Facebook intensity, social network support, stability and satisfaction in long-distance and geographically-close romantic relationships: A test of a mediation model

Abstract

The impetus for this study is the proposition that social network sites (SNSs), like Facebook, can be beneficial for romantic relationships via network support functions. This study investigated a model which proposes that the use of Facebook predicts relationship support from Facebook connections, and this, in turn, predicts relationship stability and satisfaction in romantic relationships. This mediation model was tested on data gathered via an online survey among individuals who use Facebook, who are in long-distance (LDRR, n = 142) and geographically-close romantic relationships (GCRR, n = 314). GCRR participants reported higher levels of Facebook intensity and relationship support, as well as perceived relationship stability and satisfaction than participants in LDRR. Moreover, the results indicated that Facebook intensity predicted higher access to Facebook relationship support in LDRR and GCRR which, in turn, predicted perceived relationship stability and satisfaction in LDRR; and only perceived relationship satisfaction in GCRR. However, Facebook intensity had direct negative impacts on relationship satisfaction in GCRR, and on perceived relationship stability in LDRR. Facebook intensity and Facebook relationship support were not associated with relationship stability in GCRR. This demonstrates the relative importance of SNSs, such as Facebook, in relationship stability for those in LDRR.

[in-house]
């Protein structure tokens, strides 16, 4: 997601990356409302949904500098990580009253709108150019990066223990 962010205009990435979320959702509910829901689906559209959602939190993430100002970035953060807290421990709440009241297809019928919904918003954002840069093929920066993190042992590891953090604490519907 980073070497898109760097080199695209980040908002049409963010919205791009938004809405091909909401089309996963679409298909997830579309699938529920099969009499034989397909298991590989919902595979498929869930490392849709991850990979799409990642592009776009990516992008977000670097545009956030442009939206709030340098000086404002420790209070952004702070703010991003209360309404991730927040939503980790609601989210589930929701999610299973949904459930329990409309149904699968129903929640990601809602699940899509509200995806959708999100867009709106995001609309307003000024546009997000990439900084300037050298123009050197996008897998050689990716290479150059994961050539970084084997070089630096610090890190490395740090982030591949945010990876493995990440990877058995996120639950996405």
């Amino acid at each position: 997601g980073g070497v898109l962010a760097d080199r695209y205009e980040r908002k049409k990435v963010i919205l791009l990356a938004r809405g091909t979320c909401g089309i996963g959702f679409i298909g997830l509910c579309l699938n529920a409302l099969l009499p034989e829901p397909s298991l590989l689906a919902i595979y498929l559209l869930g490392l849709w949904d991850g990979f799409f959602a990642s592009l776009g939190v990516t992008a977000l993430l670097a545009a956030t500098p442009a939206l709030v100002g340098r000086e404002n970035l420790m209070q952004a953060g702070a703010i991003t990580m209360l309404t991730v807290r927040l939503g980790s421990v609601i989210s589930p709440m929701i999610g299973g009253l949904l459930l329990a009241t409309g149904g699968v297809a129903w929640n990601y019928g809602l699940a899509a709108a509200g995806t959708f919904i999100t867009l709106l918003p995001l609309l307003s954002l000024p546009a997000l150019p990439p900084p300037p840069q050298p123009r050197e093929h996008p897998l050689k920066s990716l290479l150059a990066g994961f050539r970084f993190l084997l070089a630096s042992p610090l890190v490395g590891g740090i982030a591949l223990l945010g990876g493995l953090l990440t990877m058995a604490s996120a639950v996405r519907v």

Bibliographic citation

Billedo, C., Kerkhof, P., & Finkenauer, C. (2020). Facebook intensity, social network support, stability and satisfaction in long-distance and geographically-close romantic relationships: A test of a mediation model. Cyberpsychology: Journal of Psychosocial Research on Cyberspace, 14(2), Article 5. doi:https://doi.org/10.5817/CP2020-2-5

Keywords

Social network sites; Facebook, romantic relationships; network support; relationship satisfaction; relationship stability

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https://doi.org/10.5817/CP2020-2-5